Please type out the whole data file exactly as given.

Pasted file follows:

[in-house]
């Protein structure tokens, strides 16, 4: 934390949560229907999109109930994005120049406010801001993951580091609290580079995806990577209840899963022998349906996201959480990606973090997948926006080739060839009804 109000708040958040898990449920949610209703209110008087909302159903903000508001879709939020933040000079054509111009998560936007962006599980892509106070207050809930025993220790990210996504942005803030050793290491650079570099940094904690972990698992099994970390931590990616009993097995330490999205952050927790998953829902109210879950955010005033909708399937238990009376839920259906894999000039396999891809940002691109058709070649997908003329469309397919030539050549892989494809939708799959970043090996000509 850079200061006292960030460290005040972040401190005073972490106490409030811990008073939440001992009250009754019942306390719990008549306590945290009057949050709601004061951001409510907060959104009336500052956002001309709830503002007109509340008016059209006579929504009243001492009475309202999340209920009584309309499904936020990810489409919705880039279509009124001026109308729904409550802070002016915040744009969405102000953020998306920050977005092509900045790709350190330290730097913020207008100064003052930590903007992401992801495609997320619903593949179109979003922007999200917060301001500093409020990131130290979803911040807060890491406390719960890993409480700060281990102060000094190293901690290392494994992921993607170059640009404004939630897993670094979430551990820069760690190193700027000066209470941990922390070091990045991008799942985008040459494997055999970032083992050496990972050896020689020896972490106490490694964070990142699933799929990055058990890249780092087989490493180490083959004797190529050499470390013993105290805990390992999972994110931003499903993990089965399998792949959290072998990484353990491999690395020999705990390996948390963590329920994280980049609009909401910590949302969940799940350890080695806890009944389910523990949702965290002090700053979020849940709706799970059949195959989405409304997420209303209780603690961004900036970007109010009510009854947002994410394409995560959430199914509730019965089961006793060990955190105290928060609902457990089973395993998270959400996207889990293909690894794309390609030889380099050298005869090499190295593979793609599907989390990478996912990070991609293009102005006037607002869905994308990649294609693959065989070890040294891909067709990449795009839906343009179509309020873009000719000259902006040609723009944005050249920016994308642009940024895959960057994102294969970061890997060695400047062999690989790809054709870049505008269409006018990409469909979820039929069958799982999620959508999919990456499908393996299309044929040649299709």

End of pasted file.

[in-house]
């Protein structure tokens, strides 16, 4: 934390949560229907999109109930994005120049406010801001993951580091609290580079995806990577209840899963022998349906996201959480990606973090997948926006080739060839009804 109000708040958040898990449920949610209703209110008087909302159903903000508001879709939020933040000079054509111009998560936007962006599980892509106070207050809930025993220790990210996504942005803030050793290491650079570099940094904690972990698992099994970390931590990616009993097995330490999205952050927790998953829902109210879950955010005033909708399937238990009376839920259906894999000039396999891809940002691109058709070649997908003329469309397919030539050549892989494809939708799959970043090996000509 850079200061006292960030460290005040972040401190005073972490106490409030811990008073939440001992009250009754019942306390719990008549306590945290009057949050709601004061951001409510907060959104009336500052956002001309709830503002007109509340008016059209006579929504009243001492009475309202999340209920009584309309499904936020990810489409919705880039279509009124001026109308729904409550802070002016915040744009969405102000953020998306920050977005092509900045790709350190330290730097913020207008100064003052930590903007992401992801495609997320619903593949179109979003922007999200917060301001500093409020990131130290979803911040807060890491406390719960890993409480700060281990102060000094190293901690290392494994992921993607170059640009404004939630897993670094979430551990820069760690190193700027000066209470941990922390070091990045991008799942985008040459494997055999970032083992050496990972050896020689020896972490106490490694964070990142699933799929990055058990890249780092087989490493180490083959004797190529050499470390013993105290805990390992999972994110931003499903993990089965399998792949959290072998990484353990491999690395020999705990390996948390963590329920994280980049609009909401910590949302969940799940350890080695806890009944389910523990949702965290002090700053979020849940709706799970059949195959989405409304997420209303209780603690961004900036970007109010009510009854947002994410394409995560959430199914509730019965089961006793060990955190105290928060609902457990089973395993998270959400996207889990293909690894794309390609030889380099050298005869090499190295593979793609599907989390990478996912990070991609293009102005006037607002869905994308990649294609693959065989070890040294891909067709990449795009839906343009179509309020873009000719000259902006040609723009944005050249920016994308642009940024895959960057994102294969970061890997060695400047062999690989790809054709870049505008269409006018990409469909979820039929069958799982999620959508999919990456499908393996299309044929040649299709």